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In 2003, when Terrence Graham was sixteen, he and three other teens attempted to rob a barbeque restaurant in Jacksonville, Florida. Though they left with no money, and no one was seriously injured, Terrence was sentenced to die in prison for his involvement in that crime.
As shocking as Terrence's sentence sounds, it is merely a symptom of contemporary American juvenile justice practices. In the United States, adolescents are routinely transferred out of juvenile court and into adult criminal court without any judicial oversight. Once in adult court, children can be
sentenced without regard for their youth. Juveniles are housed in adult correctional facilities, they may be held in solitary confinement, and they experience the highest rates of sexual and physical assault among inmates. Until 2005, children convicted in America's courts were subject to the death
penalty; today, they still may be sentenced to die in prison-no matter what efforts they make to rehabilitate themselves. America has waged a war on kids.
In The War on Kids
, Cara Drinan reveals how the United States went from being a pioneer to an international pariah in its juvenile sentencing practices. Academics and journalists have long recognized the failings of juvenile justice practices in this country and have called for change. Despite the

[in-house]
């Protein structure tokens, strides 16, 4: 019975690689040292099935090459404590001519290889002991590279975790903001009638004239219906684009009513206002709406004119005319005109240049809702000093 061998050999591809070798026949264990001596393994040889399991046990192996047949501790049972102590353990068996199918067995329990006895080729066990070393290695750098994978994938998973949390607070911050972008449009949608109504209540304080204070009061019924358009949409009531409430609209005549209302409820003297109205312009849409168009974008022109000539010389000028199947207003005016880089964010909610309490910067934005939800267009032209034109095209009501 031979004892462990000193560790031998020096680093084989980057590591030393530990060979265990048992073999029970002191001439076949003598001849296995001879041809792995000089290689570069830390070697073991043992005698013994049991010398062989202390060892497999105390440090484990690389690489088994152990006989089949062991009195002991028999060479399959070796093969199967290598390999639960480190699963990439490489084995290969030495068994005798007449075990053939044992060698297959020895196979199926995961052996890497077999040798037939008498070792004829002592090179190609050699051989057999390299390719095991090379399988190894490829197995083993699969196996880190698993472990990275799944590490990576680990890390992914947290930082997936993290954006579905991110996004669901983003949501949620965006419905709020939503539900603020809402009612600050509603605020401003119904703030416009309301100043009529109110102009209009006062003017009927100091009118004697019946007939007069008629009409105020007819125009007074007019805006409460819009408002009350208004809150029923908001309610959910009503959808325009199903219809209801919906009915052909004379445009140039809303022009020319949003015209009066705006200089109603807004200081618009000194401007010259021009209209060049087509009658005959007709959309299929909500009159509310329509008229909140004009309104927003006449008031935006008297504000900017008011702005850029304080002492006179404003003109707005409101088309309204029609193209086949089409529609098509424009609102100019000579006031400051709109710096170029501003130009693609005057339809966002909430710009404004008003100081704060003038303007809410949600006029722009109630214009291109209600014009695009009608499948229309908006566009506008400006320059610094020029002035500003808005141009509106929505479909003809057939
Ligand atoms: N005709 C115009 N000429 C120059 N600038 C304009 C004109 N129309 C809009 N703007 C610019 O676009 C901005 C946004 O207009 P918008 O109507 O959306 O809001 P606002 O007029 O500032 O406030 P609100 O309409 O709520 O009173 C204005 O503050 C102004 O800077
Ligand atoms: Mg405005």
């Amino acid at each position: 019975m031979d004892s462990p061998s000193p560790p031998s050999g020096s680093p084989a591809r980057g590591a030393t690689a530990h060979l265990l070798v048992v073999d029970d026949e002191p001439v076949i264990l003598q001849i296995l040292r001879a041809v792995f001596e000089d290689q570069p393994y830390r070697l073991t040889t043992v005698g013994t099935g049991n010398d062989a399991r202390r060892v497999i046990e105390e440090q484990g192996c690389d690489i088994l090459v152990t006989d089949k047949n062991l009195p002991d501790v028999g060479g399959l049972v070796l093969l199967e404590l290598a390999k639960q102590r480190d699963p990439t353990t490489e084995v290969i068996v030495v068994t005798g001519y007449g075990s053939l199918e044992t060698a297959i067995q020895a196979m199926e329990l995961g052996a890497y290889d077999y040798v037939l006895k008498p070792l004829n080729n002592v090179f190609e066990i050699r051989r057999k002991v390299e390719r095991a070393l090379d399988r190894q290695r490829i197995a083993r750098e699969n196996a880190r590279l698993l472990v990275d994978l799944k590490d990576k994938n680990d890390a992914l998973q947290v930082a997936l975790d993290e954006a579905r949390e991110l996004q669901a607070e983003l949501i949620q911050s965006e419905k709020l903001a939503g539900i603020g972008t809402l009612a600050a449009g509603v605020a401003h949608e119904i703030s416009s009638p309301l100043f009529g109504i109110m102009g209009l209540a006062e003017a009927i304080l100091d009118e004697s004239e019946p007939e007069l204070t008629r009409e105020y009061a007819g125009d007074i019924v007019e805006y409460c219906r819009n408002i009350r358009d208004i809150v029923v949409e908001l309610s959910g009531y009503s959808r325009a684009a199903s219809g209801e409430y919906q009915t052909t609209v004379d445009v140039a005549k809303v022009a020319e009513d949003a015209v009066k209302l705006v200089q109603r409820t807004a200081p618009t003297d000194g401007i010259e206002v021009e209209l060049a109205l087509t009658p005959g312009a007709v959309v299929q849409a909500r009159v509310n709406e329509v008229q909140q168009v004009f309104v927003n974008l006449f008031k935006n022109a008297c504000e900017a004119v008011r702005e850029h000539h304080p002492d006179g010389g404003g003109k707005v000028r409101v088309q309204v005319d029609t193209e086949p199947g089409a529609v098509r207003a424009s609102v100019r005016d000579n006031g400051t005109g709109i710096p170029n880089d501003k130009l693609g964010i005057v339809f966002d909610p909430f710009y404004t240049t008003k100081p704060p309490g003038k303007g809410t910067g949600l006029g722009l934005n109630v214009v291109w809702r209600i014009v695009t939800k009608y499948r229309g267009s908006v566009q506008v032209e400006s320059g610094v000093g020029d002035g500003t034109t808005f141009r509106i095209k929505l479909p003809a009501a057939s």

uncertain political climate, there is hope that recent Supreme Court decisions may finally make those calls a reality. The War on Kids
seizes upon this moment of judicial and political recognition that children are different in the eyes of the law. Drinan chronicles the shortcomings of juvenile
justice by drawing upon social science, legal decisions, and first-hand correspondence with Terrence and others like him-individuals whose adolescent errors have cost them their lives. At the same time, The War on Kids
maps out concrete steps that states can take to correct the course of American